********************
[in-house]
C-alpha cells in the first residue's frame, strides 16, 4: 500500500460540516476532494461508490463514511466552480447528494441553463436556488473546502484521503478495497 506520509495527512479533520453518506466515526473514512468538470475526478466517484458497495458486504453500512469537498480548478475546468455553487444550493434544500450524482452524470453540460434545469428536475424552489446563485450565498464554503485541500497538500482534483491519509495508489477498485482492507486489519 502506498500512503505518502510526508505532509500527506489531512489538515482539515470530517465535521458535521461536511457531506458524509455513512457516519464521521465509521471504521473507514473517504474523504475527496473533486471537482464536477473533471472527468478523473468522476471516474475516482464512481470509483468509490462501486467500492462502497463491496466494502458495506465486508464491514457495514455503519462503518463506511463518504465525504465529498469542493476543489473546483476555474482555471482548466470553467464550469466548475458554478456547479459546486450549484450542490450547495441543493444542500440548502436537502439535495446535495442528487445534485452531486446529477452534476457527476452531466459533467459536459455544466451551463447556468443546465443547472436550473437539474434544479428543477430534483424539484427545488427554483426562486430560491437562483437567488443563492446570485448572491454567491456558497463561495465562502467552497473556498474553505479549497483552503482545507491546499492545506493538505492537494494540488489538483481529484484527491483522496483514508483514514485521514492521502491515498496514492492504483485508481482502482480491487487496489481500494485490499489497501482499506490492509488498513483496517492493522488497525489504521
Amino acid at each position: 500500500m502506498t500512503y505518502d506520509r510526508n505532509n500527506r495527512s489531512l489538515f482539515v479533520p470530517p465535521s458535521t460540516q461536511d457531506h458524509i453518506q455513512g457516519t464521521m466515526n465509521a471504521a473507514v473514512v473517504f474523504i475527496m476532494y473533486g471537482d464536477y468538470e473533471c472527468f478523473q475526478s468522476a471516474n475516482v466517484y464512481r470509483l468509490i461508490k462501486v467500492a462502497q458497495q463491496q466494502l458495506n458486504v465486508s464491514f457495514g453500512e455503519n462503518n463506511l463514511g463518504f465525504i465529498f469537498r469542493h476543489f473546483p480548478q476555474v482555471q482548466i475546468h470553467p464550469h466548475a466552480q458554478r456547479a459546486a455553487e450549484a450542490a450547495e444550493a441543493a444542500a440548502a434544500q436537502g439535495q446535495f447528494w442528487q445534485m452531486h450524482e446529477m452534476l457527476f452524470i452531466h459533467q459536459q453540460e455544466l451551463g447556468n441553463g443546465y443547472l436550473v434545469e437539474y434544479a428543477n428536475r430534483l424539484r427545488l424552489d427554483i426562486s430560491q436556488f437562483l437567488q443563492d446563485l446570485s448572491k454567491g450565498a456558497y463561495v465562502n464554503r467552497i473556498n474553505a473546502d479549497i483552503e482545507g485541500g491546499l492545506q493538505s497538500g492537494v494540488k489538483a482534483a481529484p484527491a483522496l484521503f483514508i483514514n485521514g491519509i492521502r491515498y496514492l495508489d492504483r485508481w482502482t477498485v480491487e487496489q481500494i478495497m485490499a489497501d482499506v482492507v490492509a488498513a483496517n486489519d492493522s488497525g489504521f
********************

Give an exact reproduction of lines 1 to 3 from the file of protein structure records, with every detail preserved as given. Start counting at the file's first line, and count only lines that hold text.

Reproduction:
[in-house]
C-alpha cells in the first residue's frame, strides 16, 4: 500500500460540516476532494461508490463514511466552480447528494441553463436556488473546502484521503478495497 506520509495527512479533520453518506466515526473514512468538470475526478466517484458497495458486504453500512469537498480548478475546468455553487444550493434544500450524482452524470453540460434545469428536475424552489446563485450565498464554503485541500497538500482534483491519509495508489477498485482492507486489519 502506498500512503505518502510526508505532509500527506489531512489538515482539515470530517465535521458535521461536511457531506458524509455513512457516519464521521465509521471504521473507514473517504474523504475527496473533486471537482464536477473533471472527468478523473468522476471516474475516482464512481470509483468509490462501486467500492462502497463491496466494502458495506465486508464491514457495514455503519462503518463506511463518504465525504465529498469542493476543489473546483476555474482555471482548466470553467464550469466548475458554478456547479459546486450549484450542490450547495441543493444542500440548502436537502439535495446535495442528487445534485452531486446529477452534476457527476452531466459533467459536459455544466451551463447556468443546465443547472436550473437539474434544479428543477430534483424539484427545488427554483426562486430560491437562483437567488443563492446570485448572491454567491456558497463561495465562502467552497473556498474553505479549497483552503482545507491546499492545506493538505492537494494540488489538483481529484484527491483522496483514508483514514485521514492521502491515498496514492492504483485508481482502482480491487487496489481500494485490499489497501482499506490492509488498513483496517492493522488497525489504521
Amino acid at each position: 500500500m502506498t500512503y505518502d506520509r510526508n505532509n500527506r495527512s489531512l489538515f482539515v479533520p470530517p465535521s458535521t460540516q461536511d457531506h458524509i453518506q455513512g457516519t464521521m466515526n465509521a471504521a473507514v473514512v473517504f474523504i475527496m476532494y473533486g471537482d464536477y468538470e473533471c472527468f478523473q475526478s468522476a471516474n475516482v466517484y464512481r470509483l468509490i461508490k462501486v467500492a462502497q458497495q463491496q466494502l458495506n458486504v465486508s464491514f457495514g453500512e455503519n462503518n463506511l463514511g463518504f465525504i465529498f469537498r469542493h476543489f473546483p480548478q476555474v482555471q482548466i475546468h470553467p464550469h466548475a466552480q458554478r456547479a459546486a455553487e450549484a450542490a450547495e444550493a441543493a444542500a440548502a434544500q436537502g439535495q446535495f447528494w442528487q445534485m452531486h450524482e446529477m452534476l457527476f452524470i452531466h459533467q459536459q453540460e455544466l451551463g447556468n441553463g443546465y443547472l436550473v434545469e437539474y434544479a428543477n428536475r430534483l424539484r427545488l424552489d427554483i426562486s430560491q436556488f437562483l437567488q443563492d446563485l446570485s448572491k454567491g450565498a456558497y463561495v465562502n464554503r467552497i473556498n474553505a473546502d479549497i483552503e482545507g485541500g491546499l492545506q493538505s497538500g492537494v494540488k489538483a482534483a481529484p484527491a483522496l484521503f483514508i483514514n485521514g491519509i492521502r491515498y496514492l495508489d492504483r485508481w482502482t477498485v480491487e487496489q481500494i478495497m485490499a489497501d482499506v482492507v490492509a488498513a483496517n486489519d492493522s488497525g489504521f